CEO Pay Rose by 17% in 2021 — How Did the Rest of Us Do?
According to a study conducted by Equilar for the Associated Press, wage increases for chief executives of S&P 500 companies rose 17.1% last year, compared to a 4.4% increase for private-sector workers. The median wage for these CEOs was $14.5 million.
Using pay data from 340 S&P 500 CEOs who have held their company positions for two years, the Equilar and the Associated Press’ compensation study found that at half of the companies included in the survey, it would take a middle-pay worker at least 186 years to make what their CEO did in 2021.
It should be noted that many CEO’s wages are tied in part to stock options and compensation-for-performance packages. When it comes to performance goals, many CEOs were able to reap the rewards of last year’s strong economic bounce back from the mini-recession of 2020 and the easing of the pandemic.
Regardless of how big a part individual performance played in boards approving enormous CEO compensation packages like Expedia Group’s ($296.2 million) and JPMorgan Chase’s ($84.4 million), they were done to reward newer CEOs with guiding their businesses through a pandemic characterized by supply chain complications and worker shortages, or to retain the services of veteran CEOs and persuade them to not abandon ship, the Associated Press reported.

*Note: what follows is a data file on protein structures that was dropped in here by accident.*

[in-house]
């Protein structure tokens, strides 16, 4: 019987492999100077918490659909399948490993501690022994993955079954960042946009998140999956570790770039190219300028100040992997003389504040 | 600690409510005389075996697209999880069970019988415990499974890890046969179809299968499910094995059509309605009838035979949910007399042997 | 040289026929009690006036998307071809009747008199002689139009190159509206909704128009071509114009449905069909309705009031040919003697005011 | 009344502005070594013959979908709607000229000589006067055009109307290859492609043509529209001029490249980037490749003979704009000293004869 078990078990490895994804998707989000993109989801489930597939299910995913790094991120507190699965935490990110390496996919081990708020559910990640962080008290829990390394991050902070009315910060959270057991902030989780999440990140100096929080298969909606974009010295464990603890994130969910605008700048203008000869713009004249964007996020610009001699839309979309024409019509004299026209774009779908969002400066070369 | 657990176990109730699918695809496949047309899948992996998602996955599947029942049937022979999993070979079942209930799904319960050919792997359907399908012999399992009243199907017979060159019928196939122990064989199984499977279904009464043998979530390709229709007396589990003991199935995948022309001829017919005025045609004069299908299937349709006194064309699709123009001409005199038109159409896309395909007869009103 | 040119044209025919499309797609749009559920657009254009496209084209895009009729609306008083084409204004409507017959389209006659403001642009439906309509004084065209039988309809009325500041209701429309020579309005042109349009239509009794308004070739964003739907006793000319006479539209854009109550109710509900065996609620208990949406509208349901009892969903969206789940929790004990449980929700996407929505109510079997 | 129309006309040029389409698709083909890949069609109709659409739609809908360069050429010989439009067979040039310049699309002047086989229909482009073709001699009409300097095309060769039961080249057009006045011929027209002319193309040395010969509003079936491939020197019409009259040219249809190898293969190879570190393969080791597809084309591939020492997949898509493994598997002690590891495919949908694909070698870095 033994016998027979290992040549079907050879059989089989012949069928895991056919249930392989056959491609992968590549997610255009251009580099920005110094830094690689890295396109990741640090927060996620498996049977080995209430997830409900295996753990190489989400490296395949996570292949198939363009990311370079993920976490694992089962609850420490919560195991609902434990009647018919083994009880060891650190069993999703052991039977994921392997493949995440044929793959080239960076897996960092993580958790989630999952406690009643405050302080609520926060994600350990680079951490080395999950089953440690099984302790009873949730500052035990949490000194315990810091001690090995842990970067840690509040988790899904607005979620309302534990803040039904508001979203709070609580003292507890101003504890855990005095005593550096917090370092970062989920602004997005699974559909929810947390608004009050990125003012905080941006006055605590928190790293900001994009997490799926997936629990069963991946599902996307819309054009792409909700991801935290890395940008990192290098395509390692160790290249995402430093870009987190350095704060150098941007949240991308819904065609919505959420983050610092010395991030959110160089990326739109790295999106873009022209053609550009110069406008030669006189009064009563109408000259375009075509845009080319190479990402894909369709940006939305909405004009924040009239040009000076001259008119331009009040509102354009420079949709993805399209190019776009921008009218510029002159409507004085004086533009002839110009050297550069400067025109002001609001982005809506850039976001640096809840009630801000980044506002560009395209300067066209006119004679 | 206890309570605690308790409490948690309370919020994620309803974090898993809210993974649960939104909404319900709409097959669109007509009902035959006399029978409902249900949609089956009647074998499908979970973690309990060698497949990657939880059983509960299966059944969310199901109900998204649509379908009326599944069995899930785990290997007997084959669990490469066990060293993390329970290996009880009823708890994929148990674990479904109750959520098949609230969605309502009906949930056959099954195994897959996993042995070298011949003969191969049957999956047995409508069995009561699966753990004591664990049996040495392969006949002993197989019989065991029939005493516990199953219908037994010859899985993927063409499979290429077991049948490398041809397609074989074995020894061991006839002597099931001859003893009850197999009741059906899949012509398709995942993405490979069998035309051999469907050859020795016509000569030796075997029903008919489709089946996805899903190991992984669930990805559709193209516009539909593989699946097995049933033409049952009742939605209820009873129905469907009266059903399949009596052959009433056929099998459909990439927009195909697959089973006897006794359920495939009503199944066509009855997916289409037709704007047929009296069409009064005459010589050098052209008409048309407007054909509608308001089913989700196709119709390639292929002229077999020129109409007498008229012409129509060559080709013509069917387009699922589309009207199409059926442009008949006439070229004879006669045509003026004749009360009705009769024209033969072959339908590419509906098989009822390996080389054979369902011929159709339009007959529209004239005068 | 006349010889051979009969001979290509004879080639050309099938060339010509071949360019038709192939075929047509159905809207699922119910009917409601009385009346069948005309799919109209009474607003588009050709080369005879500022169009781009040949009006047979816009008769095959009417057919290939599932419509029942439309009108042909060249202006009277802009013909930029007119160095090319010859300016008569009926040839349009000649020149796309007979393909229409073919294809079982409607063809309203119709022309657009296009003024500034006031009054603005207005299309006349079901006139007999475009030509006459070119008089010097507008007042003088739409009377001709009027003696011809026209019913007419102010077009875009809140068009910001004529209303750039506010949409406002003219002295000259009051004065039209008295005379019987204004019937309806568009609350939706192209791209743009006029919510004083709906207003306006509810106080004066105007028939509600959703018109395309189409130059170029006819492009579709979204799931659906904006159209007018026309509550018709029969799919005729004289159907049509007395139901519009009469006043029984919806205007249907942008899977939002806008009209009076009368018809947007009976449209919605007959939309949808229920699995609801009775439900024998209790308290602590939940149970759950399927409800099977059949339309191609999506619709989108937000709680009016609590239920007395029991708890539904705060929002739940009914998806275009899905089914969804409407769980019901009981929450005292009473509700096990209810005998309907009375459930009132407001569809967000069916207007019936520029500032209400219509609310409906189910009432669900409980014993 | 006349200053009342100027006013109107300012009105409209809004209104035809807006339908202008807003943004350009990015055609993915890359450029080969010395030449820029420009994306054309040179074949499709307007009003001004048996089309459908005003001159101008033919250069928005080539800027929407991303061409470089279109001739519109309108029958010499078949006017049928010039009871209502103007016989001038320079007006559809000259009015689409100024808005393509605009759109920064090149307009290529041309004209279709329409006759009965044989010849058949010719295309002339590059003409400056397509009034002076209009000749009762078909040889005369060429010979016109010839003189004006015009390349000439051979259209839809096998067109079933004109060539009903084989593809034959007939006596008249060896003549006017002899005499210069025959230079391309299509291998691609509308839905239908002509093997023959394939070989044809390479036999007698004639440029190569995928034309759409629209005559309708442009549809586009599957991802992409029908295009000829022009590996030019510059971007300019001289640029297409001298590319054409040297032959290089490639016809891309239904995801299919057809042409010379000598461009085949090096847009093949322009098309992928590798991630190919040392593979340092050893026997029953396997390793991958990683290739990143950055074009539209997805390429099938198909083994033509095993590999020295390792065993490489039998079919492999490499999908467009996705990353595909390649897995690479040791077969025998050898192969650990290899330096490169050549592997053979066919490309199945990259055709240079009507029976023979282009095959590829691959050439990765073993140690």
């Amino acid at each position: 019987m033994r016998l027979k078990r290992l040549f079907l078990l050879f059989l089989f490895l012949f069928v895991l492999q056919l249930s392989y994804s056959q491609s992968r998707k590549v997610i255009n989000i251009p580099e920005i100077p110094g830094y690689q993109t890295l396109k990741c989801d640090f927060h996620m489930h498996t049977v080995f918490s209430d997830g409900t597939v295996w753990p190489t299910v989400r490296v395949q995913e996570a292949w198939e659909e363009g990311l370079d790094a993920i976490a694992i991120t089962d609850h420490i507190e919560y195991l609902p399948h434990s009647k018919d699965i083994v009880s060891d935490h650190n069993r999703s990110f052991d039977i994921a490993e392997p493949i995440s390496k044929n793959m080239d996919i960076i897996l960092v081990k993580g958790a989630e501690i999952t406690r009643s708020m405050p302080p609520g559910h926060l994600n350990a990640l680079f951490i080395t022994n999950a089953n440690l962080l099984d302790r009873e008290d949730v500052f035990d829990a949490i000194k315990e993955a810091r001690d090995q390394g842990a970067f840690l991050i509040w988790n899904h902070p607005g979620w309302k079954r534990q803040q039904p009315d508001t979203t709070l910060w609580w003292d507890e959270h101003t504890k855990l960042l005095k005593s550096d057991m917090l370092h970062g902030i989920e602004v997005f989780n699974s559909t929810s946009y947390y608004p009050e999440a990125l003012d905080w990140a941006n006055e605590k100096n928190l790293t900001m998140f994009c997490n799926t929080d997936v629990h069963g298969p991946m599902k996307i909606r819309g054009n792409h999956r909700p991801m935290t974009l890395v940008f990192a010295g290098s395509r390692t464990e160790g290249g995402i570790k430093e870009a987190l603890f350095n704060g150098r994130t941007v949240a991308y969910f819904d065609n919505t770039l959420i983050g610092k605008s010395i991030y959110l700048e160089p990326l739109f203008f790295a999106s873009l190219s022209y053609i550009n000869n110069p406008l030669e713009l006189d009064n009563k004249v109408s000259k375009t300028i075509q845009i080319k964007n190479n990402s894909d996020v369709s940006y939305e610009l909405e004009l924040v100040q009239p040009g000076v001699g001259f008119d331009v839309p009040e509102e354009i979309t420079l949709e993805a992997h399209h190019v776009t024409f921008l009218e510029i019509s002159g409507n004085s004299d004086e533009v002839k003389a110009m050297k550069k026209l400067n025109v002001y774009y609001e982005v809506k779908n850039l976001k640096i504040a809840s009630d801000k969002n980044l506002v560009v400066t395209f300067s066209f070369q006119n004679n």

Unfortunately, compensating and keeping the typical company worker barely seems to merit a thought, leading many Americans to anger over such compensation imbalances as the great resignation rages on. As CBS News reported, 4 million workers quit their jobs in April 2021. That number rose to a record 4.5 million in March 2022, despite reports of employers’ struggles in finding and hiring new workers, per CNN.
According to CBS News, a separate 2021 study by the Institute for Policy Studies (IPS) found that the pay for CEOs at 51 of 100 companies rose an average of 29% from 2020. Subsequent to many of these companies firing workers, the rank-and-file at those same companies saw their wages slip 2%.
“The notion that one individual almost single-handedly creates corporate value, and so he should be paid whatever it takes to keep him from abandoning ship, has always been absurd,” said Sarah Anderson, lead author of the IPS chief executive pay study. “But in the middle of a pandemic crisis, when frontline employees are demonstrating just how essential they are to our economy and health, it’s even more preposterous.”